“The first thing I thought was there were no black doctors back in 1864,” Ato Essandoh, who plays Dr. Matthew Freeman on Copper, said at the Television Critics Association press tour of his first reaction to his role, a scientifically innovative black doctor. “That was impossible. So for an actor, you need to feel grounded in the reality of what you’re doing. I looked up, and there were actually, I think, six or seven that existed in New York…that’s where I found my anchor, and I found like sort of the reality of what I could do. Because, unfortunately, the first thing I thought was this doesn’t sound right.”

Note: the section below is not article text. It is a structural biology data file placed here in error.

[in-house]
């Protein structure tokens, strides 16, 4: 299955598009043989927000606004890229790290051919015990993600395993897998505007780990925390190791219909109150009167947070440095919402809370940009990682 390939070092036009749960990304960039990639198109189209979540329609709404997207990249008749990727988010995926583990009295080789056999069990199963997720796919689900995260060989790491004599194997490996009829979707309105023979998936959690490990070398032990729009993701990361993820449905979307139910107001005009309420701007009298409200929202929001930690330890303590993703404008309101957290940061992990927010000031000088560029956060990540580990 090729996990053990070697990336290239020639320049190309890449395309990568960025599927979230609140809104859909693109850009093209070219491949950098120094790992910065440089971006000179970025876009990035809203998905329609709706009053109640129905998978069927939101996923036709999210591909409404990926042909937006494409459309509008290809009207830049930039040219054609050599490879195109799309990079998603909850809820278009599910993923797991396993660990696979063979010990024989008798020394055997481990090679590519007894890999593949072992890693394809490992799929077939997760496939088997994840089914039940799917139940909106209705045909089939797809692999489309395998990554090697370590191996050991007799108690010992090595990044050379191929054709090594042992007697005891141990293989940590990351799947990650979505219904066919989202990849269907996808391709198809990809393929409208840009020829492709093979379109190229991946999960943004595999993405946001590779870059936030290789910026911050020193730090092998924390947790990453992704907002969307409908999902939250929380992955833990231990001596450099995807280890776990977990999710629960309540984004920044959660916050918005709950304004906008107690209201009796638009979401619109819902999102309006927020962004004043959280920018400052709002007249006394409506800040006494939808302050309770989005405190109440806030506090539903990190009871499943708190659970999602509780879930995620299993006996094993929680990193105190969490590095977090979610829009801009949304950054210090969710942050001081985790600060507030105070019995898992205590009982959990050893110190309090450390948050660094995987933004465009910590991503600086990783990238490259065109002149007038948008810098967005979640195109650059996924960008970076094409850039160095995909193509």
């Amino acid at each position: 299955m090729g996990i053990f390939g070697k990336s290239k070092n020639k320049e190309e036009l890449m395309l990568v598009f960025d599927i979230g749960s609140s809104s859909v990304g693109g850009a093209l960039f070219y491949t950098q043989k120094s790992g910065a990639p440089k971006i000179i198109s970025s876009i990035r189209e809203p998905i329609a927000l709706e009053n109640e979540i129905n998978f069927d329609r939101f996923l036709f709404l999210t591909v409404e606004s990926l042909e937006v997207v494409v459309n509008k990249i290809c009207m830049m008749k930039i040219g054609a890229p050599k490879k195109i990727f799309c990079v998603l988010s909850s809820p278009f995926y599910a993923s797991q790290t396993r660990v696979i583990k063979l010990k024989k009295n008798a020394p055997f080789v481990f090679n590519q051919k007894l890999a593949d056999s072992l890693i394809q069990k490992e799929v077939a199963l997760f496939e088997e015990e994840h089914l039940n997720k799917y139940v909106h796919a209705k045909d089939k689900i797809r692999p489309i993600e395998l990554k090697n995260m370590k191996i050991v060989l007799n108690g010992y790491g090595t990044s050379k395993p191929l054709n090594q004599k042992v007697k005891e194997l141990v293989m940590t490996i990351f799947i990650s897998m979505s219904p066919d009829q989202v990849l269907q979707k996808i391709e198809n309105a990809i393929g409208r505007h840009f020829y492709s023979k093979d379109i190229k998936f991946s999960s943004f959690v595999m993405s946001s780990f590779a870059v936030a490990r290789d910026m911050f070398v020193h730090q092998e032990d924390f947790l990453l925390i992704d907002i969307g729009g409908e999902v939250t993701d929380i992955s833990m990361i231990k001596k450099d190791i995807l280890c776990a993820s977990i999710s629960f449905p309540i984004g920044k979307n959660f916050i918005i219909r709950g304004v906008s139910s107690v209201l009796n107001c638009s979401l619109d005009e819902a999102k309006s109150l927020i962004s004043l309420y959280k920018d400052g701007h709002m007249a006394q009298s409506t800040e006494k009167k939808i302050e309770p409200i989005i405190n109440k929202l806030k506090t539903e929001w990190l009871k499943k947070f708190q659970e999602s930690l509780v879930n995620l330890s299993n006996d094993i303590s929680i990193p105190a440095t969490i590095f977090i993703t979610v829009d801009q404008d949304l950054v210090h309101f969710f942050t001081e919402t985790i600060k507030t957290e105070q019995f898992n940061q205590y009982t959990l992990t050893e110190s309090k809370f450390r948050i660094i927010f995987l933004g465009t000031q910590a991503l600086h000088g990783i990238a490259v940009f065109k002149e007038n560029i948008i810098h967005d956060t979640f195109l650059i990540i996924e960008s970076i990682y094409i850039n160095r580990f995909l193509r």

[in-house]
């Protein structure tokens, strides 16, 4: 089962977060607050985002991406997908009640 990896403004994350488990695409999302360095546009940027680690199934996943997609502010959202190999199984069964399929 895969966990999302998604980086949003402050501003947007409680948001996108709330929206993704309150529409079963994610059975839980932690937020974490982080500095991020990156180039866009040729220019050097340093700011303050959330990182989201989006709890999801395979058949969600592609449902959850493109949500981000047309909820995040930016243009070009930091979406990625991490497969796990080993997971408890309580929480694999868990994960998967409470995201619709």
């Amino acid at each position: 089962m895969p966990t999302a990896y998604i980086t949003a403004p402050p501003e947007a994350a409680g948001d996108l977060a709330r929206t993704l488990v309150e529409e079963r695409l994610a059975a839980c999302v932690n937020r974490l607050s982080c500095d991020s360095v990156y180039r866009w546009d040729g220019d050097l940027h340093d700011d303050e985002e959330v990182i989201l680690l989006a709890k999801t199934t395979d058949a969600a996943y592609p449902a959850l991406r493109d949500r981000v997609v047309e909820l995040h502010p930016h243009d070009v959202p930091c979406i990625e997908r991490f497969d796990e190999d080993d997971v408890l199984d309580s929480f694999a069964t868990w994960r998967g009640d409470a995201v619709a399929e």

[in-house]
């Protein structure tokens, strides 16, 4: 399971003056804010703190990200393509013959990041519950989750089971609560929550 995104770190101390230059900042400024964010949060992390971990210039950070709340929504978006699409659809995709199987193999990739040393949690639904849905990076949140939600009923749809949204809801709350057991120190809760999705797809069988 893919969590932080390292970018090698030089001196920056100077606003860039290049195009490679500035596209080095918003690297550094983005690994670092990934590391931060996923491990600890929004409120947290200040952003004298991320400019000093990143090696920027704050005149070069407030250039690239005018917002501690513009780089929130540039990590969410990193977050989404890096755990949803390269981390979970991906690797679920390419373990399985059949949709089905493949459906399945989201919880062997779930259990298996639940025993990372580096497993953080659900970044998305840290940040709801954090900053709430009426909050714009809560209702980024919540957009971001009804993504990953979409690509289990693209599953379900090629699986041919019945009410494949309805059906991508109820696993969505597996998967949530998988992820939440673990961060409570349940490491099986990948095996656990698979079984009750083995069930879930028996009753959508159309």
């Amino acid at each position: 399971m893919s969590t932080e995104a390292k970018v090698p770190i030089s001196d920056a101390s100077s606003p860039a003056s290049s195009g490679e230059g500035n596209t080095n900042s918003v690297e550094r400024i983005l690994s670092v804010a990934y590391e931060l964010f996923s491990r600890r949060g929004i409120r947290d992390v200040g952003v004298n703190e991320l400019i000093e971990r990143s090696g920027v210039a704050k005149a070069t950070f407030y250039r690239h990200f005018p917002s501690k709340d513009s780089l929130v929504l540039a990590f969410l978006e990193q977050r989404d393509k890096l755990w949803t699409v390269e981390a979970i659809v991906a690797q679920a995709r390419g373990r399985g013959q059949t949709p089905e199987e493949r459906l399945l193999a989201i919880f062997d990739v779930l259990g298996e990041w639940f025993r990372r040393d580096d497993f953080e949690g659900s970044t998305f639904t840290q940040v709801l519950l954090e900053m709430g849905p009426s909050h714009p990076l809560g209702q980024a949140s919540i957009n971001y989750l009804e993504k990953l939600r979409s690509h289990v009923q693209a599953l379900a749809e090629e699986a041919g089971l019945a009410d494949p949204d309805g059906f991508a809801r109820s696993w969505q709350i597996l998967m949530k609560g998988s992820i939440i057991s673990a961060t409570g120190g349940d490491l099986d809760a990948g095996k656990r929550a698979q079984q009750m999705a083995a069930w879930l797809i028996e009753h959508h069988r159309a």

We can and should demand that period shows think this creatively about both women and people of color. Understanding the new roles that our predecessors were forging for themselves in inhospitable conditions is an important reminder of the true length of the fights for equality, dignity, and respect. And in our visions for the future, it would be a real loss to erase the adventures and victories of the people in the past who made our present possible.